India: Transparency & Accountability in Political Funding

By Shelly Mahajan; Major General Anil Verma (Retd.)
Program Associate, Association for Democratic Reforms; Head, Association for Democratic Reforms

While political funding is a necessary component for political parties to play their role in the democratic process, transparency and openness in financing of political parties is the cornerstone of a well-functioning democracy.

Absence of disclosure of sources of party funds facilitates corruption and gives rise to quid pro quo between big donors and politicians. Countries where parties or political leadership are overly reliant on funding from a chosen few donors, policy decisions are co-opted. The equitable playing field gets eroded when one party has indomitable access to excess campaign finance.

In case of India, recent political finance ‘reforms’ have done little to make parties accountable for the money they receive and have instead legitimized opacity. In the name of ‘transparency’, India is headed into the opposite direction. This paper provides an overview of the political finance regime in India, the rules regulating it, prevailing challenges and the impact of an ineffective regulatory framework. Towards the end, the paper suggests some possible measures to enhance transparency and accountability in political financing and to restore the health of India’s electoral politics.


The role and importance of political parties have long been established while framing regulations in political party financing is a recent development. The need for such regulations is felt due to the changing conditions in which parties exercised their activities over the recent decades. Parties in contemporary democracies need substantial funding to carry out their core activities which should be seen as necessary and unavoidable costs of democracy.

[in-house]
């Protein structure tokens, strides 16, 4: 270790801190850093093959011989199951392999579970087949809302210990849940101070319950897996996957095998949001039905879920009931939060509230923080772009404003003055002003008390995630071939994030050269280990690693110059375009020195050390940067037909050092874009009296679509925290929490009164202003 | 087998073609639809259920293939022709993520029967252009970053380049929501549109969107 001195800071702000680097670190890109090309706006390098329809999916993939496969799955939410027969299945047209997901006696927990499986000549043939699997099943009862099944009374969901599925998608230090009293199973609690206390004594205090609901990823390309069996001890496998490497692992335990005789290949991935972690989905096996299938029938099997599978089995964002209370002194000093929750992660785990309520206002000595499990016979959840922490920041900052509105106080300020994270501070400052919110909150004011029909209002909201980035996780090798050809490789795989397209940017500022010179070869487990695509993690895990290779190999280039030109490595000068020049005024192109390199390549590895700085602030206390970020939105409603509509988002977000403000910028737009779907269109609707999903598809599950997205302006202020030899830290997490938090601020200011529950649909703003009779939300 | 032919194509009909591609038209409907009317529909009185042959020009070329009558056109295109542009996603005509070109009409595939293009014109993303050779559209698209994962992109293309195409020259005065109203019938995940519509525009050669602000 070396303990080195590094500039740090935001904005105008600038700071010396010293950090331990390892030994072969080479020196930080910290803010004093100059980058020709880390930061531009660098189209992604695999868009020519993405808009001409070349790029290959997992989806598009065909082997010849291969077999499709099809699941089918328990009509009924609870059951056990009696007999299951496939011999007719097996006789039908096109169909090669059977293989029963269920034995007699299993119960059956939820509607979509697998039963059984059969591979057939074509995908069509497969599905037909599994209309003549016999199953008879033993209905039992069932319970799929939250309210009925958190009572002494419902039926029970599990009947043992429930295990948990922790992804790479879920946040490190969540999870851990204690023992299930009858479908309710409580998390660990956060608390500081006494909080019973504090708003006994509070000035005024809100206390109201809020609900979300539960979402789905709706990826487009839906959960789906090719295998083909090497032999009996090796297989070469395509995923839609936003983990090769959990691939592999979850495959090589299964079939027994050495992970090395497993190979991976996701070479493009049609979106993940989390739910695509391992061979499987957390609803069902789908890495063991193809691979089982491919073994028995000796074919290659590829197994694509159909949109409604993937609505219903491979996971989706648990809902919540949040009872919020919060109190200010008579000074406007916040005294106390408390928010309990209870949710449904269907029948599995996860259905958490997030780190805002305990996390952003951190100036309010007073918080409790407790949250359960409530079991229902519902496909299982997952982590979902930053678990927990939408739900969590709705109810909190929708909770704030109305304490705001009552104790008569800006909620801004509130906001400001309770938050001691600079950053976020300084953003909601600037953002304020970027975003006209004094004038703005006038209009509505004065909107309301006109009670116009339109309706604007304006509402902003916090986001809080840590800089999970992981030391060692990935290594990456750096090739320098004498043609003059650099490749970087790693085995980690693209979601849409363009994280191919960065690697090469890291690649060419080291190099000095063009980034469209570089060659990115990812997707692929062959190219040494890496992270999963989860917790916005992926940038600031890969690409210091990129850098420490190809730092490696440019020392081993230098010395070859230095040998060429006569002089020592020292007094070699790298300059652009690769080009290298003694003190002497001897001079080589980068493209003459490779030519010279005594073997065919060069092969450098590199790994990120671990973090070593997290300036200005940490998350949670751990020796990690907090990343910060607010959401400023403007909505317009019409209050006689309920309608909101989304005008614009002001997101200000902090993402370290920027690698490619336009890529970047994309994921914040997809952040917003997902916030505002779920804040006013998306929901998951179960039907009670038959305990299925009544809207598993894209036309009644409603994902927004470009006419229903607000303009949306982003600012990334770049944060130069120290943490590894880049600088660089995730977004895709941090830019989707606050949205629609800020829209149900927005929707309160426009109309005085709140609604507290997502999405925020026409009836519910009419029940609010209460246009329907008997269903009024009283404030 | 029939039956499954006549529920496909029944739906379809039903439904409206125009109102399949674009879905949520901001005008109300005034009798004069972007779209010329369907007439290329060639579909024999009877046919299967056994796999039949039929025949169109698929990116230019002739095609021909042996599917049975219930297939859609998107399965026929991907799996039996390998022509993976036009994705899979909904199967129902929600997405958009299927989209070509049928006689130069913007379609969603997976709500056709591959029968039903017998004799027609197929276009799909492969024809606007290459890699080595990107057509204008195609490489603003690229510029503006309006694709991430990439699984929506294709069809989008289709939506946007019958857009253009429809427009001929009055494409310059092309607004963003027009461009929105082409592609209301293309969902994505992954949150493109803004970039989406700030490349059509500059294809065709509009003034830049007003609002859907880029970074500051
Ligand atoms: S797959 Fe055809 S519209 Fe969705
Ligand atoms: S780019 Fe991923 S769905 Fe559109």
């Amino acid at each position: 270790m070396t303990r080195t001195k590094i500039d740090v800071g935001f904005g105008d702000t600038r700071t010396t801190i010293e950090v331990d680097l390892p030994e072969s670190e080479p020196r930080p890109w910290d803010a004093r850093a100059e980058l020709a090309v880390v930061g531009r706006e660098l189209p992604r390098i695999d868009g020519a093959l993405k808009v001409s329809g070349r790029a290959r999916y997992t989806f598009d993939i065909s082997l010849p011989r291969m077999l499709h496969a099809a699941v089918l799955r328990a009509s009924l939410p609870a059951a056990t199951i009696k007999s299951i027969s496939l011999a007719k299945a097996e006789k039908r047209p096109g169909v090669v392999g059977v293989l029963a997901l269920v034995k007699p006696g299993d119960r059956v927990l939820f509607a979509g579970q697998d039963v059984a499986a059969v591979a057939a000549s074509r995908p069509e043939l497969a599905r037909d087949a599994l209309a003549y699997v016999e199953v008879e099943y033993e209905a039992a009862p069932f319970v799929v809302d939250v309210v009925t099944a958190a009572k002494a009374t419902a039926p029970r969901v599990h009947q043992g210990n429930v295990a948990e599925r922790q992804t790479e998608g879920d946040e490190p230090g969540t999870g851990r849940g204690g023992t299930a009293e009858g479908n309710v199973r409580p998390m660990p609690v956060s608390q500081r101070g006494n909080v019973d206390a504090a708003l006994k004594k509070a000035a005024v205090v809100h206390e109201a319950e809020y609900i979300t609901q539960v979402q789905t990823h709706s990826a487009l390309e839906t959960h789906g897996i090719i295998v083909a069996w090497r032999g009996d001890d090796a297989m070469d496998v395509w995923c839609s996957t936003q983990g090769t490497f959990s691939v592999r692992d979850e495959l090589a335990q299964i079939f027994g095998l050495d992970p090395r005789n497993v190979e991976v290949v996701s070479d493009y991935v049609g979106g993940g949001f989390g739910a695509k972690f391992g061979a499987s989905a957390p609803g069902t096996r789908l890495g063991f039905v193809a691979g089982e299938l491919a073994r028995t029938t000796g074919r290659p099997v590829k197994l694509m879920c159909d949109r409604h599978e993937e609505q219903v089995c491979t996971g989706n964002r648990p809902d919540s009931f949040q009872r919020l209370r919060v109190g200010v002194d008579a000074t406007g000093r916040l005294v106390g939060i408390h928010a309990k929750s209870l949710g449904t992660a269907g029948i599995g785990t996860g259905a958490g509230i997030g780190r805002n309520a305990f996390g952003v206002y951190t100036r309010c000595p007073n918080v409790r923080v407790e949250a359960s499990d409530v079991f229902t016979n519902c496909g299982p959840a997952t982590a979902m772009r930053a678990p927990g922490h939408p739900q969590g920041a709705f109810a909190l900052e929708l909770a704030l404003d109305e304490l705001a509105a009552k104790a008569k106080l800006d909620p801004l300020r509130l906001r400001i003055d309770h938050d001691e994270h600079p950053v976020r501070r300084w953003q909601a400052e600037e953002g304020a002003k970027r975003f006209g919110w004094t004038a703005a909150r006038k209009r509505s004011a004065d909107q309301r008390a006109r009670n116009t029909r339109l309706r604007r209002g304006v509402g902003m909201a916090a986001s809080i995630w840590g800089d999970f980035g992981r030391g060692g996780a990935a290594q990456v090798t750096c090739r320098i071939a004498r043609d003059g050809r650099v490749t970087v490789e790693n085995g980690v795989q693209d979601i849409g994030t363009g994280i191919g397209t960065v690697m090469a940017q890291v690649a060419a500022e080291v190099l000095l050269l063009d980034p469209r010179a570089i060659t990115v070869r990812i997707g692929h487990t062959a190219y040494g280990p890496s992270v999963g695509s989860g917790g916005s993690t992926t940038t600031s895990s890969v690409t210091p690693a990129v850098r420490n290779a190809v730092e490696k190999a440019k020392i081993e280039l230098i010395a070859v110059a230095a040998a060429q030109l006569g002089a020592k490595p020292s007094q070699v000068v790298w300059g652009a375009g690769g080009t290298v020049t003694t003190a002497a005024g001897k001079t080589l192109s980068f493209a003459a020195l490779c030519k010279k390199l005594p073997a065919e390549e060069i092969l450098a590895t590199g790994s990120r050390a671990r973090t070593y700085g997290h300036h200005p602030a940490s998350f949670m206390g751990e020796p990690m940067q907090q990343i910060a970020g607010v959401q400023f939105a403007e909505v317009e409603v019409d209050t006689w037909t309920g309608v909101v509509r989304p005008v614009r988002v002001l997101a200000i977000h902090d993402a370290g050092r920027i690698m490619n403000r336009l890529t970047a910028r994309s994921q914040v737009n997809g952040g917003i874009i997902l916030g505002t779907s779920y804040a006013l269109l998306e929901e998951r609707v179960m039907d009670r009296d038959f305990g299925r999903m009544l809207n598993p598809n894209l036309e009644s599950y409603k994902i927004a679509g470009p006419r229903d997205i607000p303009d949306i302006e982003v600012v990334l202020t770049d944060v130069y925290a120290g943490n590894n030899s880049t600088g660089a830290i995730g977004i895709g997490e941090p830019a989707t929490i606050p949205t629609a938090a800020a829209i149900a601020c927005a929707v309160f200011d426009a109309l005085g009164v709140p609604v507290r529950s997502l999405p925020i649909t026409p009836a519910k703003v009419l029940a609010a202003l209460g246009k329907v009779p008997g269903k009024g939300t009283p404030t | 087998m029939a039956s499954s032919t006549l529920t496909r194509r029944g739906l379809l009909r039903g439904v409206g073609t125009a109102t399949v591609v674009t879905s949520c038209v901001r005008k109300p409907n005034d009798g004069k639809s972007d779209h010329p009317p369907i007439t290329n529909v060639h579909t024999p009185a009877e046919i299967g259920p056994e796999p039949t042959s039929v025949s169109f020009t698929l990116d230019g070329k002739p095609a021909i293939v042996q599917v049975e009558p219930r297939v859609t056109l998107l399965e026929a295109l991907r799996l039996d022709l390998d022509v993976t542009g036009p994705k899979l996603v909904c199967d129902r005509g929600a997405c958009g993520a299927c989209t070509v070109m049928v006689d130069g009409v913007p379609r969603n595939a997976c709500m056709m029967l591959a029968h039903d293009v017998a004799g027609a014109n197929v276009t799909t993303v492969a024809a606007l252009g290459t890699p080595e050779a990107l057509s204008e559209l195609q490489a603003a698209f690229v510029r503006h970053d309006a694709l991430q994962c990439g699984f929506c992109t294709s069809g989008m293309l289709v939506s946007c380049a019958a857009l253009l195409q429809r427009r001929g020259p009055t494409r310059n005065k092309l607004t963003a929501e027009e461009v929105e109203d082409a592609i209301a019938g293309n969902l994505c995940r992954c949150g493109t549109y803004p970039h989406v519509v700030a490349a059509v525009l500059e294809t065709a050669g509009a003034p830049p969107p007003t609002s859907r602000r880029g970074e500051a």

Inherently, political funding is not problematic given that vibrant election campaigns can engage citizens and initiate democratic dialogue between parties and voters[1].  It strengthens political parties and candidates, and provide chances to compete on more equal terms. However, money can become a tool for some to unduly influence the political process, unequal access to funding can hurt the level-playing field, un-regulated political funding can result in influx of black money, co-optation of politics by business interests and wide-spread vote buying. This distorting effect of money on the democratic process demand regulation by law. The earliest examples of legislations regulating the operation of political parties or their funding go back to the 1940s, varying from country to country depending on the legal framework and socio-cultural context.

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politics; election Politics; Election south-asia; india South Asia; India

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